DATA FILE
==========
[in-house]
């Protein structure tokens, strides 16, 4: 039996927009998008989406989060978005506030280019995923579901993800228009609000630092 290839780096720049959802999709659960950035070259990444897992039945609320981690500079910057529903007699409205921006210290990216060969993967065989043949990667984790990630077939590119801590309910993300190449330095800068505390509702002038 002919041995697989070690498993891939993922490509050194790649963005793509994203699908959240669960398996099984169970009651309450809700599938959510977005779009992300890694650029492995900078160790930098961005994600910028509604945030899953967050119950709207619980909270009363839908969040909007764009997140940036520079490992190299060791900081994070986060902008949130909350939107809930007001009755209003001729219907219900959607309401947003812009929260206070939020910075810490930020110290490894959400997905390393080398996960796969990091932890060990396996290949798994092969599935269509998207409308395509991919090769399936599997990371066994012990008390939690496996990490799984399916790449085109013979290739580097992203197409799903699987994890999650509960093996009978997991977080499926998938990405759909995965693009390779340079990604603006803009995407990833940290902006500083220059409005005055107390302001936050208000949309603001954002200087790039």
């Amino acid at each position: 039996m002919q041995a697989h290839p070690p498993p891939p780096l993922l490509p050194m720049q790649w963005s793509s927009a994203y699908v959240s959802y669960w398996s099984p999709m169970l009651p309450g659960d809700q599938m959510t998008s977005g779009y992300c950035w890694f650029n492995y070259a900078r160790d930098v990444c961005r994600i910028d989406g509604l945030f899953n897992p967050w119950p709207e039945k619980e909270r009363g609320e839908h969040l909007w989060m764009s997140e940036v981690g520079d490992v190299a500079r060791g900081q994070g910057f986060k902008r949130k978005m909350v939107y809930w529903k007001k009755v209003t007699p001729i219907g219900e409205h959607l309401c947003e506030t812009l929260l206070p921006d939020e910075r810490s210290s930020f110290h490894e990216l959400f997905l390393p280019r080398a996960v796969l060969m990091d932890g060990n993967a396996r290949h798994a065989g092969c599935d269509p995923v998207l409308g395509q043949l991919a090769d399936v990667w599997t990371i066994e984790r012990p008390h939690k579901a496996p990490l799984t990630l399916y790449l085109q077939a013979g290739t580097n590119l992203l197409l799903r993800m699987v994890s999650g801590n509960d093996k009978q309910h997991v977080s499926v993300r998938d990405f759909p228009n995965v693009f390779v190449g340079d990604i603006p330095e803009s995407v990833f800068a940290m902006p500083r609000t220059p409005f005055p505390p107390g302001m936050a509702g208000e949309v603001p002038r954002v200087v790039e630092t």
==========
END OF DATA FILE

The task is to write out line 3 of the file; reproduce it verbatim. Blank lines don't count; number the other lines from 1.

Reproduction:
């Amino acid at each position: 039996m002919q041995a697989h290839p070690p498993p891939p780096l993922l490509p050194m720049q790649w963005s793509s927009a994203y699908v959240s959802y669960w398996s099984p999709m169970l009651p309450g659960d809700q599938m959510t998008s977005g779009y992300c950035w890694f650029n492995y070259a900078r160790d930098v990444c961005r994600i910028d989406g509604l945030f899953n897992p967050w119950p709207e039945k619980e909270r009363g609320e839908h969040l909007w989060m764009s997140e940036v981690g520079d490992v190299a500079r060791g900081q994070g910057f986060k902008r949130k978005m909350v939107y809930w529903k007001k009755v209003t007699p001729i219907g219900e409205h959607l309401c947003e506030t812009l929260l206070p921006d939020e910075r810490s210290s930020f110290h490894e990216l959400f997905l390393p280019r080398a996960v796969l060969m990091d932890g060990n993967a396996r290949h798994a065989g092969c599935d269509p995923v998207l409308g395509q043949l991919a090769d399936v990667w599997t990371i066994e984790r012990p008390h939690k579901a496996p990490l799984t990630l399916y790449l085109q077939a013979g290739t580097n590119l992203l197409l799903r993800m699987v994890s999650g801590n509960d093996k009978q309910h997991v977080s499926v993300r998938d990405f759909p228009n995965v693009f390779v190449g340079d990604i603006p330095e803009s995407v990833f800068a940290m902006p500083r609000t220059p409005f005055p505390p107390g302001m936050a509702g208000e949309v603001p002038r954002v200087v790039e630092t």